But I saw I saw oh many of   
……those mighty beings waver,

Waver and fall, go streaking down
……into swamp water, and the water   
hissed and steamed and bubbled and locked   
……shuddering shuddering over

The fallen and soon was motionless.   
……Then that massive light
began a-folding slowly in
……upon itself, and I

Beheld the conqueror faces and, lo,   
……they were like mine, I saw
they were like mine and in joy and terror   
……wept, praising praising Jehovah.

Oh praised my honer, harshener
……till a sleep came over me,
a sleep heavy as death. And when
……I awoke at last free

And purified, I rose and prayed
……and returned after a time
to the blazing fields, to the humbleness.   
……And bided my time.

Nat Turner marker

(“honer” is a fine-grained hard stone for sharpening blades)

Here, he images the fear and desperation of runaway slaves, and the iron courage of Harriet Tubman, the most famous “Underground Railroad Conductor” of them all.

Runagate Runagate


Runs falls rises stumbles on from darkness into darkness
and the darkness thicketed with shapes of terror
and the hunters pursuing and the hounds pursuing
and the night cold and the night long and the river
to cross and the jack-muh-lanterns beckoning beckoning
and blackness ahead and when shall I reach that somewhere
morning and keep on going and never turn back and keep on going


Many thousands rise and go
many thousands crossing over
………………………………………O mythic North
……………………………..O star-shaped yonder Bible city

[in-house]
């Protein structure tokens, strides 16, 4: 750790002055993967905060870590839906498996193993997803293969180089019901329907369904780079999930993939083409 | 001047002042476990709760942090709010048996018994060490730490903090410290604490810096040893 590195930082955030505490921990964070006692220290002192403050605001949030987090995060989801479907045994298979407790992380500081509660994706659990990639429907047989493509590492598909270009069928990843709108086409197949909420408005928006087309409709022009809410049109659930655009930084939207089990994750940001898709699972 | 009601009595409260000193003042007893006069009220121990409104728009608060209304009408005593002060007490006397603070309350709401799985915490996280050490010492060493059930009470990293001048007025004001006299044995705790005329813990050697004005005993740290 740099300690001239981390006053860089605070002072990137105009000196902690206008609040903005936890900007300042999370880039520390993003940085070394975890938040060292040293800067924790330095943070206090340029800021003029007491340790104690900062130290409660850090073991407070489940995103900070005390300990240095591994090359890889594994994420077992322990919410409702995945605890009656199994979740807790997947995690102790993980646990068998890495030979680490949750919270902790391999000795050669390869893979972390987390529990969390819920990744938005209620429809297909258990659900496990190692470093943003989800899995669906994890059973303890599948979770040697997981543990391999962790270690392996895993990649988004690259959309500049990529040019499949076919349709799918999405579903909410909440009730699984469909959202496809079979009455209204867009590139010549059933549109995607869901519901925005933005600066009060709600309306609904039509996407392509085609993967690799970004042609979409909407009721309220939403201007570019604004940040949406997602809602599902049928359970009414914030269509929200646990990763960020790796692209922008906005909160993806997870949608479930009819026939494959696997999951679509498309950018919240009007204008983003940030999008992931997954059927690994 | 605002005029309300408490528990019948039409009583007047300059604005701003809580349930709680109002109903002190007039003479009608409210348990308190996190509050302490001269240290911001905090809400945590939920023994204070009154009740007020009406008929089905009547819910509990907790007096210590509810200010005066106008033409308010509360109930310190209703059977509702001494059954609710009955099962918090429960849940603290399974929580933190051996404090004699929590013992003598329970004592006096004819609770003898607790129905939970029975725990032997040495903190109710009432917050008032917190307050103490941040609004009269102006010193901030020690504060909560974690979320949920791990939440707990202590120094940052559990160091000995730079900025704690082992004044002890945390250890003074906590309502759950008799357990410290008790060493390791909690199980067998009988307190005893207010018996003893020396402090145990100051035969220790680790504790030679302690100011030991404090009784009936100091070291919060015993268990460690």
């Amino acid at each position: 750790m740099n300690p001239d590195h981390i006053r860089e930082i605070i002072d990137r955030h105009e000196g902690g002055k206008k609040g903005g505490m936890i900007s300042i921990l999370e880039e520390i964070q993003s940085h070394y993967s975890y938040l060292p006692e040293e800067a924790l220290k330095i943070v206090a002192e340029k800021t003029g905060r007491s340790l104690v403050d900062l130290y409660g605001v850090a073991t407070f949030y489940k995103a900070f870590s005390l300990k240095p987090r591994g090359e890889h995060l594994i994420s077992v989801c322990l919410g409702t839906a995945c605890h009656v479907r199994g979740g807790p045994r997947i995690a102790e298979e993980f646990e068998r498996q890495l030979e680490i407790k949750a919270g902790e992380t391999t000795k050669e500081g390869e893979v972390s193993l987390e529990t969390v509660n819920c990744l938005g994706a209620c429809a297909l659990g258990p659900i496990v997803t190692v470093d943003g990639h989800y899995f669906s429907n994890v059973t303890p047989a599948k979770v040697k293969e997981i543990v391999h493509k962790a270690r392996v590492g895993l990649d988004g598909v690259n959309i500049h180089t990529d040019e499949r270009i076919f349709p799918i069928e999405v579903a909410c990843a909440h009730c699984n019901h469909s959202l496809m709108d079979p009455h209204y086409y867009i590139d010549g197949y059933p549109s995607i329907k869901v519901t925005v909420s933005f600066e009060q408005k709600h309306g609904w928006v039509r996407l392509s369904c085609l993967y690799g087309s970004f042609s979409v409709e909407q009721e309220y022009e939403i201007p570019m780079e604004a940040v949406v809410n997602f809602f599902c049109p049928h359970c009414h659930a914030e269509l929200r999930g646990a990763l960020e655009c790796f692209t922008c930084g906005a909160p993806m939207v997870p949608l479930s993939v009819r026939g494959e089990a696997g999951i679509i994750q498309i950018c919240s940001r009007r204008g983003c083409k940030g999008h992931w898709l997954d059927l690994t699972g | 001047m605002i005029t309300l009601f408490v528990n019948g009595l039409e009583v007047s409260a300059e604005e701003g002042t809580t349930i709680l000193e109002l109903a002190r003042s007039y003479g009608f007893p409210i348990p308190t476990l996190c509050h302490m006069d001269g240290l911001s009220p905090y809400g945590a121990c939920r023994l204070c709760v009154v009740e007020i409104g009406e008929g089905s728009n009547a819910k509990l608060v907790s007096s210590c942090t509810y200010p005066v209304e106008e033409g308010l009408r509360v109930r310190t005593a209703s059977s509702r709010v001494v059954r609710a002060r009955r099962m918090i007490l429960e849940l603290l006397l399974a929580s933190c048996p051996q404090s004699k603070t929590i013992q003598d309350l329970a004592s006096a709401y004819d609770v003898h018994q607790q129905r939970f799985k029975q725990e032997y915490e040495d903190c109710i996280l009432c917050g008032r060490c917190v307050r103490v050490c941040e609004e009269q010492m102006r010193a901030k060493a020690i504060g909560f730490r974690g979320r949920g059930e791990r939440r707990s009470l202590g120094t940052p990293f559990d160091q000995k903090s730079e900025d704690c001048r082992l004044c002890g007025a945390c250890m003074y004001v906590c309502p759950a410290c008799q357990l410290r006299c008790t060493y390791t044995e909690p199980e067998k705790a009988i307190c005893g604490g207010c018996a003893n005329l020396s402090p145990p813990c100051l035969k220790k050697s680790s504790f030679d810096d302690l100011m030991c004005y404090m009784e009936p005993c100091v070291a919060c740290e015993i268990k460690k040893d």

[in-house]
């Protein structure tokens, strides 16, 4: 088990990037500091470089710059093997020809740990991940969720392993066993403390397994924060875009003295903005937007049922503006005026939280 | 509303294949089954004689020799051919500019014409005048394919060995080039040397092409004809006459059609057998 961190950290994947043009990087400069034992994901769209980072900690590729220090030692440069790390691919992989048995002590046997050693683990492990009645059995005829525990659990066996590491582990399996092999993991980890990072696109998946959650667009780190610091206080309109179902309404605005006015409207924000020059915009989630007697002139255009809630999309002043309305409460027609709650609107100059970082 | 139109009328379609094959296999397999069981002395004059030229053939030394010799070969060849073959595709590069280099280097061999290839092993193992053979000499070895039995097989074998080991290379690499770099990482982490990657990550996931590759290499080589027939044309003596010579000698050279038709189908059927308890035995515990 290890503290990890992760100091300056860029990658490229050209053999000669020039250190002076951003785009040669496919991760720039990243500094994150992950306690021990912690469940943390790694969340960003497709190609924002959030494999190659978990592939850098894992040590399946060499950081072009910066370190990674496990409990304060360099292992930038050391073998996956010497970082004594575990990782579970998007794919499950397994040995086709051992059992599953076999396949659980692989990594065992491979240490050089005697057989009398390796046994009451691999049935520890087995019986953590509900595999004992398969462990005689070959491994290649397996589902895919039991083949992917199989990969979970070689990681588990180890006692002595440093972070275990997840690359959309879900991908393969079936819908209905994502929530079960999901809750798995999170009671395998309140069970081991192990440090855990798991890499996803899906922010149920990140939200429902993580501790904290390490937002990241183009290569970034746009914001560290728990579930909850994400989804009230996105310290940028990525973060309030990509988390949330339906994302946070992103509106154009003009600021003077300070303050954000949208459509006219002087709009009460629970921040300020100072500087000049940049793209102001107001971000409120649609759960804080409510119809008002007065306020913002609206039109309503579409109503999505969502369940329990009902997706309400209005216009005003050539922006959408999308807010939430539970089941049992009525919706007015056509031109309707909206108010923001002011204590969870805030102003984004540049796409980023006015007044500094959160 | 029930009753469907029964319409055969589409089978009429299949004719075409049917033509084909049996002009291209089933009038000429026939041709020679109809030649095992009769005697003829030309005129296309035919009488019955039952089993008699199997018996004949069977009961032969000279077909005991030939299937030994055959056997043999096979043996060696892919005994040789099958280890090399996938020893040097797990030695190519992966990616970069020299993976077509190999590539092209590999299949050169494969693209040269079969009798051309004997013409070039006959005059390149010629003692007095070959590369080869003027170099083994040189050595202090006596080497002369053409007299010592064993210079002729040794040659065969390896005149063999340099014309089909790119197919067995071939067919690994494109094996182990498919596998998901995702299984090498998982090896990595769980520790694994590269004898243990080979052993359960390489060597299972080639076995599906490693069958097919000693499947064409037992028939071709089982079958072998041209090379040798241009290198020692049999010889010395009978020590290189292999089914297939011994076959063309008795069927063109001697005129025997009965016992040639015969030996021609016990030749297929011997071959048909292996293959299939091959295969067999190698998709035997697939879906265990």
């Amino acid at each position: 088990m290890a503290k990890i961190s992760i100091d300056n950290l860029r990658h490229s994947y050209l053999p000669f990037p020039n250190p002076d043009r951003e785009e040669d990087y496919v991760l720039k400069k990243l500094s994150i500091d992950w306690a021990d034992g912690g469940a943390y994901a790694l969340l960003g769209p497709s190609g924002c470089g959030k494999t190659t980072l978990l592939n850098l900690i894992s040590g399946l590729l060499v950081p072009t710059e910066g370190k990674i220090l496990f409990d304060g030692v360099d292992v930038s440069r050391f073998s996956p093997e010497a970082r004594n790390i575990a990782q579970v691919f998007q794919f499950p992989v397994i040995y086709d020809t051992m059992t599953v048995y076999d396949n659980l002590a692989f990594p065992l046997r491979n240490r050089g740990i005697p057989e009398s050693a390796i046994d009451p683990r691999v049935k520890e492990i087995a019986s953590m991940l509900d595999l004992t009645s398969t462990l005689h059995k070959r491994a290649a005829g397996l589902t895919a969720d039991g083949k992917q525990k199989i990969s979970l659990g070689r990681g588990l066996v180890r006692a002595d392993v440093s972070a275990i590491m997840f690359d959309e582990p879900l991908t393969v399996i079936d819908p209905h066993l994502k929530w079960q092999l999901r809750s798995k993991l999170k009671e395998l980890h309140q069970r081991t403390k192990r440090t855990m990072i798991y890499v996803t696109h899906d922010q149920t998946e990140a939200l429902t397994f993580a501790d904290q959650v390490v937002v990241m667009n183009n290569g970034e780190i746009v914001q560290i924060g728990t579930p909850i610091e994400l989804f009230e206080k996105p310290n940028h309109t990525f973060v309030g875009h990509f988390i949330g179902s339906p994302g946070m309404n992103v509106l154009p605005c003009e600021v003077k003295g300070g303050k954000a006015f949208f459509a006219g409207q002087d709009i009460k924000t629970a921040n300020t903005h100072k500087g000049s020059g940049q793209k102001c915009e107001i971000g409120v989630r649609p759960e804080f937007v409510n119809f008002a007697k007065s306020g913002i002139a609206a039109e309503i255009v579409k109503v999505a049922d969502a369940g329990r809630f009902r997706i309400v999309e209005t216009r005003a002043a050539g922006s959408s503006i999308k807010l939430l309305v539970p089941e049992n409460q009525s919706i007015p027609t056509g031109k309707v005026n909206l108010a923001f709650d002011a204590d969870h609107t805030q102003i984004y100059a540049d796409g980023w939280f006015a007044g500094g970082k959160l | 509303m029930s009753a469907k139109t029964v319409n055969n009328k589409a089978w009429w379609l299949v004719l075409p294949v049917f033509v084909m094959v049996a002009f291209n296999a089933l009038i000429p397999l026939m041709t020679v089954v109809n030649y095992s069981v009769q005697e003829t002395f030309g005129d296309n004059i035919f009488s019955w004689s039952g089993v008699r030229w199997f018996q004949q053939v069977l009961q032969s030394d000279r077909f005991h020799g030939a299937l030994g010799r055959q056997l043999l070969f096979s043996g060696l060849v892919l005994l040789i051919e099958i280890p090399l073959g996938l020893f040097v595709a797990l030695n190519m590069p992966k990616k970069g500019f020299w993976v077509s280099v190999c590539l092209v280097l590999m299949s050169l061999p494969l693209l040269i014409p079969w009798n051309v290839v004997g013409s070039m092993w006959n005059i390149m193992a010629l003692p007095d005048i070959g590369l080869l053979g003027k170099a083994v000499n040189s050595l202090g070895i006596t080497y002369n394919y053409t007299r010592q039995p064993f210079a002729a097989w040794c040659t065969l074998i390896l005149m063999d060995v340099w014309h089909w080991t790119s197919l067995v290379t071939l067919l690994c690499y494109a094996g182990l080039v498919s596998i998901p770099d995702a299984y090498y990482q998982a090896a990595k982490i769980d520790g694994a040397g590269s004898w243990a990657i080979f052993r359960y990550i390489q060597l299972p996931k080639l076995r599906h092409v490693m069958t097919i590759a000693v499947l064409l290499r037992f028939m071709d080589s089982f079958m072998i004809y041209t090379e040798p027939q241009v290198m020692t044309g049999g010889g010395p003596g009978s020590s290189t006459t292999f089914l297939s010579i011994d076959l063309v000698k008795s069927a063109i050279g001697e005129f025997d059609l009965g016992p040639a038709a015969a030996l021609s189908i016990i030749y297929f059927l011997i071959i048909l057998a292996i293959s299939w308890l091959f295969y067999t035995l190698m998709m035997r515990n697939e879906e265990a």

Some go weeping and some rejoicing
some in coffins and some in carriages
some in silks and some in shackles

……………Rise and go or fare you well

No more auction block for me
no more driver’s lash for me

…..If you see my Pompey, 30 yrs of age,
…..new breeches, plain stockings, negro shoes;
…..if you see my Anna, likely young mulatto
…..branded E on the right cheek, R on the left,
…..catch them if you can and notify subscriber.

…..Catch them if you can, but it won’t be easy.
…..They’ll dart underground when you try to catch them,
…..plunge into quicksand, whirlpools, mazes,
…..turn into scorpions when you try to catch them.

And before I’ll be a slave
I’ll be buried in my grave

…..North star and bonanza gold
…..I’m bound for the freedom, freedom-bound
…..and oh Susyanna don’t you cry for me


…… II.

Rises from their anguish and their power,

………………………..Harriet Tubman,

………………………..woman of earth, whipscarred,
………………………..a summoning, a shining

………………………..Mean to be free

…..And this was the way of it, brethren brethren,
…..way we journeyed from Can’t to Can.
…..Moon so bright and no place to hide,
…..the cry up and the patterollers riding,
…..hound dogs belling in bladed air.
…..And fear starts a-murbling, Never make it,
…..we’ll never make it. Hush that now,
…..and she’s turned upon us, levelled pistol
…..glinting in the moonlight:
…..Dead folks can’t jaybird-talk, she says;
…..you keep on going now or die, she says.

Wanted…..Harriet Tubman…..alias The General
alias Moses…..Stealer of Slaves
In league with Garrison…..Alcott…..Emerson
Garrett…..Douglass…..Thoreau…..John Brown
Armed and known to be Dangerous
Wanted…..Reward…..Dead or Alive

…..Tell me, Ezekiel, oh tell me do you see
…..mailed Jehovah coming to deliver me?

Hoot-owl calling in the ghosted air,
five times calling to the hants in the air.
Shadow of a face in the scary leaves,
shadow of a voice in the talking leaves:

….. Come ride-a my train

…..Oh that train, ghost-story train
through swamp and savanna movering movering,